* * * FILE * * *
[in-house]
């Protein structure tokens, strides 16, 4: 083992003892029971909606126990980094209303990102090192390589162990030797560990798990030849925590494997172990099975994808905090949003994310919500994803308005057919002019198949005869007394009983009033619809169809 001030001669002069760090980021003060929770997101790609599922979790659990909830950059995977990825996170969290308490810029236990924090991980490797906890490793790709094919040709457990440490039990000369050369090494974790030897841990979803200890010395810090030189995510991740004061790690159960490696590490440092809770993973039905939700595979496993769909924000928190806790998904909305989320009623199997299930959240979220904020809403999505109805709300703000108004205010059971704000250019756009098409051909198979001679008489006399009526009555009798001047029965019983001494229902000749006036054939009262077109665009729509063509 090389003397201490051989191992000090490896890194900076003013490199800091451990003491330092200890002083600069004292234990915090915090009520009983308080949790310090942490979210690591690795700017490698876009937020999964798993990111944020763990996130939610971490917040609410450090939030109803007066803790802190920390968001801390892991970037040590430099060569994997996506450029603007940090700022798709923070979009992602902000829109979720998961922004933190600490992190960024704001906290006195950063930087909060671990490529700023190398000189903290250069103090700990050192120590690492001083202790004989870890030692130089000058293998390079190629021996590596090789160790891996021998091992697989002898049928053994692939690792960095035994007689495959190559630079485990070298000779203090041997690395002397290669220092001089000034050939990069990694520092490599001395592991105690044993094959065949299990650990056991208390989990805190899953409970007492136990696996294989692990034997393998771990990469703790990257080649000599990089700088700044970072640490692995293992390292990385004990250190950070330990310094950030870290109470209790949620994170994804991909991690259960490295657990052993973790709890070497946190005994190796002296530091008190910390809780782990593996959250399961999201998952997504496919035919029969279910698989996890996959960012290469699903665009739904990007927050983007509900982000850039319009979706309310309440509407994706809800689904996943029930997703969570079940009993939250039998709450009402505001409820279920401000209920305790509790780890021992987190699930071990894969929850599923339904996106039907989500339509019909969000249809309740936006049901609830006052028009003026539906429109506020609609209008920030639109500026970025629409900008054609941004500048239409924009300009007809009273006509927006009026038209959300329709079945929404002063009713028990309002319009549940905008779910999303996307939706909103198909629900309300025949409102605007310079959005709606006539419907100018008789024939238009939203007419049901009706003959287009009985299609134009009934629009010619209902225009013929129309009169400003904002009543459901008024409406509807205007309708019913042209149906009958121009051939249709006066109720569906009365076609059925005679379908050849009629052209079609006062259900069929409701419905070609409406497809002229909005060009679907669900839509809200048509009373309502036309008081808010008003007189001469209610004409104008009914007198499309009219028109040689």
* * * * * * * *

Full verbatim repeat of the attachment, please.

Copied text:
[in-house]
């Protein structure tokens, strides 16, 4: 083992003892029971909606126990980094209303990102090192390589162990030797560990798990030849925590494997172990099975994808905090949003994310919500994803308005057919002019198949005869007394009983009033619809169809 001030001669002069760090980021003060929770997101790609599922979790659990909830950059995977990825996170969290308490810029236990924090991980490797906890490793790709094919040709457990440490039990000369050369090494974790030897841990979803200890010395810090030189995510991740004061790690159960490696590490440092809770993973039905939700595979496993769909924000928190806790998904909305989320009623199997299930959240979220904020809403999505109805709300703000108004205010059971704000250019756009098409051909198979001679008489006399009526009555009798001047029965019983001494229902000749006036054939009262077109665009729509063509 090389003397201490051989191992000090490896890194900076003013490199800091451990003491330092200890002083600069004292234990915090915090009520009983308080949790310090942490979210690591690795700017490698876009937020999964798993990111944020763990996130939610971490917040609410450090939030109803007066803790802190920390968001801390892991970037040590430099060569994997996506450029603007940090700022798709923070979009992602902000829109979720998961922004933190600490992190960024704001906290006195950063930087909060671990490529700023190398000189903290250069103090700990050192120590690492001083202790004989870890030692130089000058293998390079190629021996590596090789160790891996021998091992697989002898049928053994692939690792960095035994007689495959190559630079485990070298000779203090041997690395002397290669220092001089000034050939990069990694520092490599001395592991105690044993094959065949299990650990056991208390989990805190899953409970007492136990696996294989692990034997393998771990990469703790990257080649000599990089700088700044970072640490692995293992390292990385004990250190950070330990310094950030870290109470209790949620994170994804991909991690259960490295657990052993973790709890070497946190005994190796002296530091008190910390809780782990593996959250399961999201998952997504496919035919029969279910698989996890996959960012290469699903665009739904990007927050983007509900982000850039319009979706309310309440509407994706809800689904996943029930997703969570079940009993939250039998709450009402505001409820279920401000209920305790509790780890021992987190699930071990894969929850599923339904996106039907989500339509019909969000249809309740936006049901609830006052028009003026539906429109506020609609209008920030639109500026970025629409900008054609941004500048239409924009300009007809009273006509927006009026038209959300329709079945929404002063009713028990309002319009549940905008779910999303996307939706909103198909629900309300025949409102605007310079959005709606006539419907100018008789024939238009939203007419049901009706003959287009009985299609134009009934629009010619209902225009013929129309009169400003904002009543459901008024409406509807205007309708019913042209149906009958121009051939249709006066109720569906009365076609059925005679379908050849009629052209079609006062259900069929409701419905070609409406497809002229909005060009679907669900839509809200048509009373309502036309008081808010008003007189001469209610004409104008009914007198499309009219028109040689």